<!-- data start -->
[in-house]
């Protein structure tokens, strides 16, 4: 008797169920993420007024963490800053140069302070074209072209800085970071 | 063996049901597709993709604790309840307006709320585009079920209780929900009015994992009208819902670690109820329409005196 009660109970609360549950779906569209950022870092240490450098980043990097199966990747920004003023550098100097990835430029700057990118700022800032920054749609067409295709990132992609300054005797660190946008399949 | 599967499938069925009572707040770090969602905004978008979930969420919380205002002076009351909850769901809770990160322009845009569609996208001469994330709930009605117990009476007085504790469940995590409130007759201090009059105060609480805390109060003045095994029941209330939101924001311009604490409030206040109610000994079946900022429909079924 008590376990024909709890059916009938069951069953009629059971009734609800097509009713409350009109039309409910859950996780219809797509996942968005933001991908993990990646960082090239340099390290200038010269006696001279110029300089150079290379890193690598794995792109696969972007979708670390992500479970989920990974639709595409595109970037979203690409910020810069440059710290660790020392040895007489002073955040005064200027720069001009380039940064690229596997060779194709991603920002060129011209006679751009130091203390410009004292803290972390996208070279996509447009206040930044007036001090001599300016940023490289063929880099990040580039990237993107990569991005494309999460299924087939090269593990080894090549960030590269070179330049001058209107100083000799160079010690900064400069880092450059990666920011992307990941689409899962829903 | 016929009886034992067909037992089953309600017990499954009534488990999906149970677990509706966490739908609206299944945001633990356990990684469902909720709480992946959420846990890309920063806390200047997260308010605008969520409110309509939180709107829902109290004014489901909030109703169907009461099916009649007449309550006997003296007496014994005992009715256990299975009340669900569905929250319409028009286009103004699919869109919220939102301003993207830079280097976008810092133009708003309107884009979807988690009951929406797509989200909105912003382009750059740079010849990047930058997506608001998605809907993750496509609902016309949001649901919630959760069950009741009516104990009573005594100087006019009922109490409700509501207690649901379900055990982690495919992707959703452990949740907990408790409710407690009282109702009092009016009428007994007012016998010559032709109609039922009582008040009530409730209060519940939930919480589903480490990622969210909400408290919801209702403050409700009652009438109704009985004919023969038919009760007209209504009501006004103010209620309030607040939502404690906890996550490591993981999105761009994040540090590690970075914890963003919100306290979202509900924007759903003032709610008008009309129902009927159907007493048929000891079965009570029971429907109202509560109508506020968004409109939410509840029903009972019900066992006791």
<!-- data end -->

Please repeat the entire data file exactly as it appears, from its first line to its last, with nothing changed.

[in-house]
């Protein structure tokens, strides 16, 4: 008797169920993420007024963490800053140069302070074209072209800085970071 | 063996049901597709993709604790309840307006709320585009079920209780929900009015994992009208819902670690109820329409005196 009660109970609360549950779906569209950022870092240490450098980043990097199966990747920004003023550098100097990835430029700057990118700022800032920054749609067409295709990132992609300054005797660190946008399949 | 599967499938069925009572707040770090969602905004978008979930969420919380205002002076009351909850769901809770990160322009845009569609996208001469994330709930009605117990009476007085504790469940995590409130007759201090009059105060609480805390109060003045095994029941209330939101924001311009604490409030206040109610000994079946900022429909079924 008590376990024909709890059916009938069951069953009629059971009734609800097509009713409350009109039309409910859950996780219809797509996942968005933001991908993990990646960082090239340099390290200038010269006696001279110029300089150079290379890193690598794995792109696969972007979708670390992500479970989920990974639709595409595109970037979203690409910020810069440059710290660790020392040895007489002073955040005064200027720069001009380039940064690229596997060779194709991603920002060129011209006679751009130091203390410009004292803290972390996208070279996509447009206040930044007036001090001599300016940023490289063929880099990040580039990237993107990569991005494309999460299924087939090269593990080894090549960030590269070179330049001058209107100083000799160079010690900064400069880092450059990666920011992307990941689409899962829903 | 016929009886034992067909037992089953309600017990499954009534488990999906149970677990509706966490739908609206299944945001633990356990990684469902909720709480992946959420846990890309920063806390200047997260308010605008969520409110309509939180709107829902109290004014489901909030109703169907009461099916009649007449309550006997003296007496014994005992009715256990299975009340669900569905929250319409028009286009103004699919869109919220939102301003993207830079280097976008810092133009708003309107884009979807988690009951929406797509989200909105912003382009750059740079010849990047930058997506608001998605809907993750496509609902016309949001649901919630959760069950009741009516104990009573005594100087006019009922109490409700509501207690649901379900055990982690495919992707959703452990949740907990408790409710407690009282109702009092009016009428007994007012016998010559032709109609039922009582008040009530409730209060519940939930919480589903480490990622969210909400408290919801209702403050409700009652009438109704009985004919023969038919009760007209209504009501006004103010209620309030607040939502404690906890996550490591993981999105761009994040540090590690970075914890963003919100306290979202509900924007759903003032709610008008009309129902009927159907007493048929000891079965009570029971429907109202509560109508506020968004409109939410509840029903009972019900066992006791």